As anyone who has done it knows, going back to school is a major undertaking. For younger and older adults alike, starting or returning to school presents different challenges than those encountered by teens fresh out of high school and heading straight to college. Countless Americans take on this task while working, raising kids, caring for parents, volunteering, serving in the military—and in some cases all of the above. Although the “non-traditional” undergraduate student is in fact the new normal, the glut of college guides out there don’t include practical advice for these students. Never Too Late is a smart, snappy, and comprehensive guide for the millions of adults who are thinking about going—or are going back—to college and want to know how to do it right.
By Jane Sweetland and Paul Glastris
A college degree has never been more important—or more expensive. Where can you get an amazing education without your parents having to remortgage the house or cash in their retirement fund? Which degrees will allow you to fulfill your dreams and earn a decent paycheck? Now, from the staff of the Washington Monthly comes a new kind of college guide, inspired by and including the magazine’s signature alternative college rankings. All things being unequal, The Other College Guide will provide you—and your families and counselors—with the honest and practical information you need to make sense of the college process and carve a path to the future you imagine.
By Ellen Condliffe Lagemann
College-in-prison programs greatly reduce recidivism, leading to potential savings in the staggering cost of prisons. They increase post-prison employment, allowing the formerly incarcerated to better support their families and to reintegrate successfully into their communities, providing positive role models. College programs also decrease violence within prisons, improving conditions for both correction officers and the incarcerated. In Liberating Minds, Ellen Condiffe Lagemann, former dean of the Harvard Graduate School of Education, eloquently makes the case for these multiple benefits and also tells the stories of many formerly incarcerated college students and the remarkable transformations in their lives.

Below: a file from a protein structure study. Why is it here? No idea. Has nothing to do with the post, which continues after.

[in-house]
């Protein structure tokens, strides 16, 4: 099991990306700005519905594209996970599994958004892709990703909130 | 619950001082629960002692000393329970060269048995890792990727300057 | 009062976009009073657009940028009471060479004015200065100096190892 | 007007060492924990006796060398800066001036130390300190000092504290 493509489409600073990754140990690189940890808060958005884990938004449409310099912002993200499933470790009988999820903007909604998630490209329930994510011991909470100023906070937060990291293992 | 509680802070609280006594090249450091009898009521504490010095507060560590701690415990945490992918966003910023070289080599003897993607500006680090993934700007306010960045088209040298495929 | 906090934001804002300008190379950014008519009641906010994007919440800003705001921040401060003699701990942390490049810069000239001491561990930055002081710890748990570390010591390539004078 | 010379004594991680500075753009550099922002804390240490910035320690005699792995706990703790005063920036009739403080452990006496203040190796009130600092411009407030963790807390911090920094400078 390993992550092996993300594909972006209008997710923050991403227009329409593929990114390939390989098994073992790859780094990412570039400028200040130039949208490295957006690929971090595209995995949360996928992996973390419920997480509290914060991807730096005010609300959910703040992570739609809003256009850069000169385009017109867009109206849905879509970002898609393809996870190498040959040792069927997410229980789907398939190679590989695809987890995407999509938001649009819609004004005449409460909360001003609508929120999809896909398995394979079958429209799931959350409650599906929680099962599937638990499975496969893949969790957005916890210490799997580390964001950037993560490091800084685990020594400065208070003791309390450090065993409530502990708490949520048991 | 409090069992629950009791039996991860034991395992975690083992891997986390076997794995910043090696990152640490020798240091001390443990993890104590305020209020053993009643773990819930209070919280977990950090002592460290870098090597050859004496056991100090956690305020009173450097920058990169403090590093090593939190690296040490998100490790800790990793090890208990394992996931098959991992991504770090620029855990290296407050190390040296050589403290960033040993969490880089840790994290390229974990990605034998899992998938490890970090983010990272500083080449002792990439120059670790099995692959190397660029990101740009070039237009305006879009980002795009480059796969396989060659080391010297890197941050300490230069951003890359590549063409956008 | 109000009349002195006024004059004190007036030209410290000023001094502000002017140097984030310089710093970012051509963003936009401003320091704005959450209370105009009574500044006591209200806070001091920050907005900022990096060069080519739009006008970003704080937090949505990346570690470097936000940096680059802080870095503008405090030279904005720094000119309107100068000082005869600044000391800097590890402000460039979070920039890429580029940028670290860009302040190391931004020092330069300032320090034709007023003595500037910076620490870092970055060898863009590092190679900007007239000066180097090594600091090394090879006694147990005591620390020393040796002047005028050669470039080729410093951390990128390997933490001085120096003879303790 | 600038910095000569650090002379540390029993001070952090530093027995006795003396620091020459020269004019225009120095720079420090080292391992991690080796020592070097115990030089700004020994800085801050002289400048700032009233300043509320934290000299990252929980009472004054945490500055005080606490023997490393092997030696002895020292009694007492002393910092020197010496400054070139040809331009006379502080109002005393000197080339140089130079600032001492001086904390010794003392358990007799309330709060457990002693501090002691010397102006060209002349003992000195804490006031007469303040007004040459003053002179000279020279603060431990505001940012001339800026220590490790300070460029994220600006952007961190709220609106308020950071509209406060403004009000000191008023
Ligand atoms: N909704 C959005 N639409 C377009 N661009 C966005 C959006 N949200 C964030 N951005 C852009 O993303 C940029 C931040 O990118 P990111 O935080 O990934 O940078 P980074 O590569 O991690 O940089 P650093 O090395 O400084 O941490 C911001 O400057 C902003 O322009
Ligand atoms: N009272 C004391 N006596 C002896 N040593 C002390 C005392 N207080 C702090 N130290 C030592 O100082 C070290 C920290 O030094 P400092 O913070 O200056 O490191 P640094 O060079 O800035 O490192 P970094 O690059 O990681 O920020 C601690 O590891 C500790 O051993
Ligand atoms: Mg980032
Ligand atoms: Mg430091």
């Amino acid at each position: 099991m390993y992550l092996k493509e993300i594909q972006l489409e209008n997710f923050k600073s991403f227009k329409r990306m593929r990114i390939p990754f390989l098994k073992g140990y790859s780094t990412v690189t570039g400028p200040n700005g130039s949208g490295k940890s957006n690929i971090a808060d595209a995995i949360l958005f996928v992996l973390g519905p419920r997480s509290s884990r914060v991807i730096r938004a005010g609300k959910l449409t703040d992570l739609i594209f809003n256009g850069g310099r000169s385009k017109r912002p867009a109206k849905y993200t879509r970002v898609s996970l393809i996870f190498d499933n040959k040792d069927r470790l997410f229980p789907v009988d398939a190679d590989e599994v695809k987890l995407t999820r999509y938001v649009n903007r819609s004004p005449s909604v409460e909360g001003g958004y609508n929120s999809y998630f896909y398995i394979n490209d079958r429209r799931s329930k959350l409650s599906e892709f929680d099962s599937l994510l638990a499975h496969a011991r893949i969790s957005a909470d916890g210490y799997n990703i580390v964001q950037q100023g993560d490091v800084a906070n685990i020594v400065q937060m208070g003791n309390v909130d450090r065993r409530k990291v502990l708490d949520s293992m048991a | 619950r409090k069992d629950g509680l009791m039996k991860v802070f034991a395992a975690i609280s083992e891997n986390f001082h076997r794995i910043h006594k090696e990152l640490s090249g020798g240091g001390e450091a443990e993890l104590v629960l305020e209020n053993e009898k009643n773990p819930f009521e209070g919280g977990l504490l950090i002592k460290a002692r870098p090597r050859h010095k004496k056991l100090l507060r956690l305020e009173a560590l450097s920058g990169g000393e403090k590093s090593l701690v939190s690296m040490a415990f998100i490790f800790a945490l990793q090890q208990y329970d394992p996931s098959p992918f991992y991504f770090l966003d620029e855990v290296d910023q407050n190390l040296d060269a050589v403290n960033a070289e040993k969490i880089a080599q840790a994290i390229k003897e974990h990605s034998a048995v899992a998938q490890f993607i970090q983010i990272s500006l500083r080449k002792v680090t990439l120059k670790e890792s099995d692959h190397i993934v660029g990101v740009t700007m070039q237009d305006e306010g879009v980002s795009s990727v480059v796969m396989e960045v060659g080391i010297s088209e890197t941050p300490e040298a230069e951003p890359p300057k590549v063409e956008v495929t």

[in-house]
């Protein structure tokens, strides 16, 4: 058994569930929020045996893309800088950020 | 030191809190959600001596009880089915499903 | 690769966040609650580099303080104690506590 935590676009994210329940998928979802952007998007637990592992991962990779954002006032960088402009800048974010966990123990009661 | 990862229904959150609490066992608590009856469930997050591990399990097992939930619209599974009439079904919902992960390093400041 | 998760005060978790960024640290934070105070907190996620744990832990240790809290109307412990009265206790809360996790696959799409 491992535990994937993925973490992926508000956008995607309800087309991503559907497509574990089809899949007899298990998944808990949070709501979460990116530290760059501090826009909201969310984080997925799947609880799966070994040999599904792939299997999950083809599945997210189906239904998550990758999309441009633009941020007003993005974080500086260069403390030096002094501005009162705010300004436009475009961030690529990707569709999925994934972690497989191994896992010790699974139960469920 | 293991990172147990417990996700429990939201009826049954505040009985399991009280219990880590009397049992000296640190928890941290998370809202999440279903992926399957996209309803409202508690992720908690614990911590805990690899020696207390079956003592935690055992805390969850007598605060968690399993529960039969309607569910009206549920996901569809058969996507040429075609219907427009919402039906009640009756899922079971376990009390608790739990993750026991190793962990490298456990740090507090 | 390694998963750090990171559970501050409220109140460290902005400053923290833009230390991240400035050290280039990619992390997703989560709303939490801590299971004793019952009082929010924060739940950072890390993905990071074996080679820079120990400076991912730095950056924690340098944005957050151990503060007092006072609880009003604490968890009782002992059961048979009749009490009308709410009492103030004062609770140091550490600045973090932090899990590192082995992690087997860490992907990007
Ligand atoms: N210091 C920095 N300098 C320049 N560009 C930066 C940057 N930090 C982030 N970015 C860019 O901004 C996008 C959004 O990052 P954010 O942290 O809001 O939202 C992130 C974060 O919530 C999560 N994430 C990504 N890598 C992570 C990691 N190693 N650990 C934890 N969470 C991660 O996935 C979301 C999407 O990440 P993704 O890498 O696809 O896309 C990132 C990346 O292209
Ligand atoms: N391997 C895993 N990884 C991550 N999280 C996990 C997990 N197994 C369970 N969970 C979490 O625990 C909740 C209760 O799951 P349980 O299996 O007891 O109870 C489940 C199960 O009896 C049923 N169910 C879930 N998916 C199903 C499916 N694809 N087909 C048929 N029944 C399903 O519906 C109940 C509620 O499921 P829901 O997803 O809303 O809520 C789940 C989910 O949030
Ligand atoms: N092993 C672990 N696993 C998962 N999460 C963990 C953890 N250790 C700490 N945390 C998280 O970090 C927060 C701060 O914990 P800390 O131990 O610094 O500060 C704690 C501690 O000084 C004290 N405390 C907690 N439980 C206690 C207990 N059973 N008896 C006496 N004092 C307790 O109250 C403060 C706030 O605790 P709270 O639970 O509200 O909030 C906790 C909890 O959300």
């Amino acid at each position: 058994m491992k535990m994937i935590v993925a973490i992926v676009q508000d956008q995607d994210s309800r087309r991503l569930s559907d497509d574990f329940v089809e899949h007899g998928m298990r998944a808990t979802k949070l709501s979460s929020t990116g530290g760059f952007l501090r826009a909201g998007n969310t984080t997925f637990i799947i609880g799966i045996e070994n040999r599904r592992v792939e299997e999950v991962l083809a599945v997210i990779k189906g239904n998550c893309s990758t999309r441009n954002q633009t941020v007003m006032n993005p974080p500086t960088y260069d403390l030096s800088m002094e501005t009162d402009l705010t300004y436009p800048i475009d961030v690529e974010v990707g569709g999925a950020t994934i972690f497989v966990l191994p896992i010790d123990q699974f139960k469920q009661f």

By Beth Zasloff and Joshua Steckel
When Joshua Steckel left his job as a private school college counselor on New York City’s Upper East Side to work at a public high school in Brooklyn, he discovered that for low-income students the competitive game of college admissions has entirely different rules and much higher stakes. The winner of the Studs and Ida Terkel Prize, Hold Fast to Dreams—which Kirkus Reviews called “a powerful story of courage and hope that should inspire others to follow trailblazers like Steckel and his students”—traces the pathways of ten of Josh’s students from their obstacle-ridden application processes through their life-changing college experiences.
By Mike Rose
It’s a statistic that’s sure to surprise: close to 45 percent of postsecondary students in the United States today do not enroll in college directly out of high school and many attend part time. Through rich and moving vignettes of “second-chancers” struggling to make their way, Back to School explores what higher education―in the fullest sense of the term―can offer our rapidly changing society and why it is so critical to support the institutions―the community colleges and adult education programs―that make it possible for millions of Americans a shot at reaching their aspirations.